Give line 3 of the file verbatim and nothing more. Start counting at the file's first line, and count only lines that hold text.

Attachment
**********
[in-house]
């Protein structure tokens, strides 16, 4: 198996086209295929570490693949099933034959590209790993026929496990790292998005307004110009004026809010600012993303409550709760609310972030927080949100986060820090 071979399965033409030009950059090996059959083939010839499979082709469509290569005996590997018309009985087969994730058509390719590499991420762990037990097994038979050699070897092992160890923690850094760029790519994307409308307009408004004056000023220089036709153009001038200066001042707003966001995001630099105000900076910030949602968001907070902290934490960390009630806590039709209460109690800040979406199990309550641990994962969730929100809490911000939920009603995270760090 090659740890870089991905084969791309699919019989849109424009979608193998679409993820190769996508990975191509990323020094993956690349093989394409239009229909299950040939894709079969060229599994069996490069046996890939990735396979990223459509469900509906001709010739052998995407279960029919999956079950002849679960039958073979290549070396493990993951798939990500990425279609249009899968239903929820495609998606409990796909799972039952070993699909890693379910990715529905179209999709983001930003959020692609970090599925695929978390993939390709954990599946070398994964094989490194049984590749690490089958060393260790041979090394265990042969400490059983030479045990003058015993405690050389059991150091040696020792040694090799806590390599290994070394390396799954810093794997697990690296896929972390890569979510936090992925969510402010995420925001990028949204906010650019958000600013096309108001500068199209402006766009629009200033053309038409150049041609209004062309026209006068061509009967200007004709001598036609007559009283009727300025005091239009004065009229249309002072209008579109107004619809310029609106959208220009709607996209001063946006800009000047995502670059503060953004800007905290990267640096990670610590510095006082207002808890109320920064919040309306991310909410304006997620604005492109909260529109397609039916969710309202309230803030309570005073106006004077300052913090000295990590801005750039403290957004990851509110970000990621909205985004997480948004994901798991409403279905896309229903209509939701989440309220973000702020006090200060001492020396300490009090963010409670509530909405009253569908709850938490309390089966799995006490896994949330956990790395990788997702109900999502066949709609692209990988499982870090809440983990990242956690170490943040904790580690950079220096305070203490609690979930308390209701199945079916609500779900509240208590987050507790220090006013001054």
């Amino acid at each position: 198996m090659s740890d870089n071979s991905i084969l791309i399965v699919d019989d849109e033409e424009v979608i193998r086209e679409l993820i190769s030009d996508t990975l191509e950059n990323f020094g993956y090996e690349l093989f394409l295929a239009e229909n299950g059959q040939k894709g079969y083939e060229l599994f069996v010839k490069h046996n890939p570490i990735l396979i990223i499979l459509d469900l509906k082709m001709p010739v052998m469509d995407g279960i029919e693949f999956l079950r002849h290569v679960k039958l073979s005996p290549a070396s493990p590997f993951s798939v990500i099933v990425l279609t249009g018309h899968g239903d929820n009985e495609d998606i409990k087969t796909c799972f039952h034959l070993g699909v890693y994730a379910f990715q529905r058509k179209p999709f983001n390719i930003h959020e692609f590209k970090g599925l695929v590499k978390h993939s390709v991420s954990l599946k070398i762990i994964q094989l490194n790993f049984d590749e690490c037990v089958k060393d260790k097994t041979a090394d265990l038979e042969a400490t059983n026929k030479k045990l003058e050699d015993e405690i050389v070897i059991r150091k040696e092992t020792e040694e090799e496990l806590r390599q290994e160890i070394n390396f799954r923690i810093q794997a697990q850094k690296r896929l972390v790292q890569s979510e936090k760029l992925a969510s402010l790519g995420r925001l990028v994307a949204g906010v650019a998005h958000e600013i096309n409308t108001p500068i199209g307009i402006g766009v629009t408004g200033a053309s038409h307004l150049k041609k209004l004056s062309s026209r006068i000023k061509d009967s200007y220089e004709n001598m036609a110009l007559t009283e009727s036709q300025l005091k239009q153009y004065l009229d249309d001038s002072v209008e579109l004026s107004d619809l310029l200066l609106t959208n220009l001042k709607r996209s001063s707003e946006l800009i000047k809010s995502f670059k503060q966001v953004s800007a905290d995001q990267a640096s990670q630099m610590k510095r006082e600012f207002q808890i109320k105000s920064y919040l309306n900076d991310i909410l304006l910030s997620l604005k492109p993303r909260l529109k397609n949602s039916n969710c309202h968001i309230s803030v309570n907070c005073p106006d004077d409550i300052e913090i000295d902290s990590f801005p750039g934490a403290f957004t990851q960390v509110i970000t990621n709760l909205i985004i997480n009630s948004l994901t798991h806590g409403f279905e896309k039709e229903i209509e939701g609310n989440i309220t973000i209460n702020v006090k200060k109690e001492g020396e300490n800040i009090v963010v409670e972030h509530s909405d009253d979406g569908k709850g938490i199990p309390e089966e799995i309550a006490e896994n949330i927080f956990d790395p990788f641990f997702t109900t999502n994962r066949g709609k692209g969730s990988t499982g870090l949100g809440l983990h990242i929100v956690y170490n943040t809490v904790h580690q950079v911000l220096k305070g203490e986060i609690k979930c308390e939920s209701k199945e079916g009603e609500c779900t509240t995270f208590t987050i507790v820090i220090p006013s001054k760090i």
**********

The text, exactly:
């Amino acid at each position: 198996m090659s740890d870089n071979s991905i084969l791309i399965v699919d019989d849109e033409e424009v979608i193998r086209e679409l993820i190769s030009d996508t990975l191509e950059n990323f020094g993956y090996e690349l093989f394409l295929a239009e229909n299950g059959q040939k894709g079969y083939e060229l599994f069996v010839k490069h046996n890939p570490i990735l396979i990223i499979l459509d469900l509906k082709m001709p010739v052998m469509d995407g279960i029919e693949f999956l079950r002849h290569v679960k039958l073979s005996p290549a070396s493990p590997f993951s798939v990500i099933v990425l279609t249009g018309h899968g239903d929820n009985e495609d998606i409990k087969t796909c799972f039952h034959l070993g699909v890693y994730a379910f990715q529905r058509k179209p999709f983001n390719i930003h959020e692609f590209k970090g599925l695929v590499k978390h993939s390709v991420s954990l599946k070398i762990i994964q094989l490194n790993f049984d590749e690490c037990v089958k060393d260790k097994t041979a090394d265990l038979e042969a400490t059983n026929k030479k045990l003058e050699d015993e405690i050389v070897i059991r150091k040696e092992t020792e040694e090799e496990l806590r390599q290994e160890i070394n390396f799954r923690i810093q794997a697990q850094k690296r896929l972390v790292q890569s979510e936090k760029l992925a969510s402010l790519g995420r925001l990028v994307a949204g906010v650019a998005h958000e600013i096309n409308t108001p500068i199209g307009i402006g766009v629009t408004g200033a053309s038409h307004l150049k041609k209004l004056s062309s026209r006068i000023k061509d009967s200007y220089e004709n001598m036609a110009l007559t009283e009727s036709q300025l005091k239009q153009y004065l009229d249309d001038s002072v209008e579109l004026s107004d619809l310029l200066l609106t959208n220009l001042k709607r996209s001063s707003e946006l800009i000047k809010s995502f670059k503060q966001v953004s800007a905290d995001q990267a640096s990670q630099m610590k510095r006082e600012f207002q808890i109320k105000s920064y919040l309306n900076d991310i909410l304006l910030s997620l604005k492109p993303r909260l529109k397609n949602s039916n969710c309202h968001i309230s803030v309570n907070c005073p106006d004077d409550i300052e913090i000295d902290s990590f801005p750039g934490a403290f957004t990851q960390v509110i970000t990621n709760l909205i985004i997480n009630s948004l994901t798991h806590g409403f279905e896309k039709e229903i209509e939701g609310n989440i309220t973000i209460n702020v006090k200060k109690e001492g020396e300490n800040i009090v963010v409670e972030h509530s909405d009253d979406g569908k709850g938490i199990p309390e089966e799995i309550a006490e896994n949330i927080f956990d790395p990788f641990f997702t109900t999502n994962r066949g709609k692209g969730s990988t499982g870090l949100g809440l983990h990242i929100v956690y170490n943040t809490v904790h580690q950079v911000l220096k305070g203490e986060i609690k979930c308390e939920s209701k199945e079916g009603e609500c779900t509240t995270f208590t987050i507790v820090i220090p006013s001054k760090i």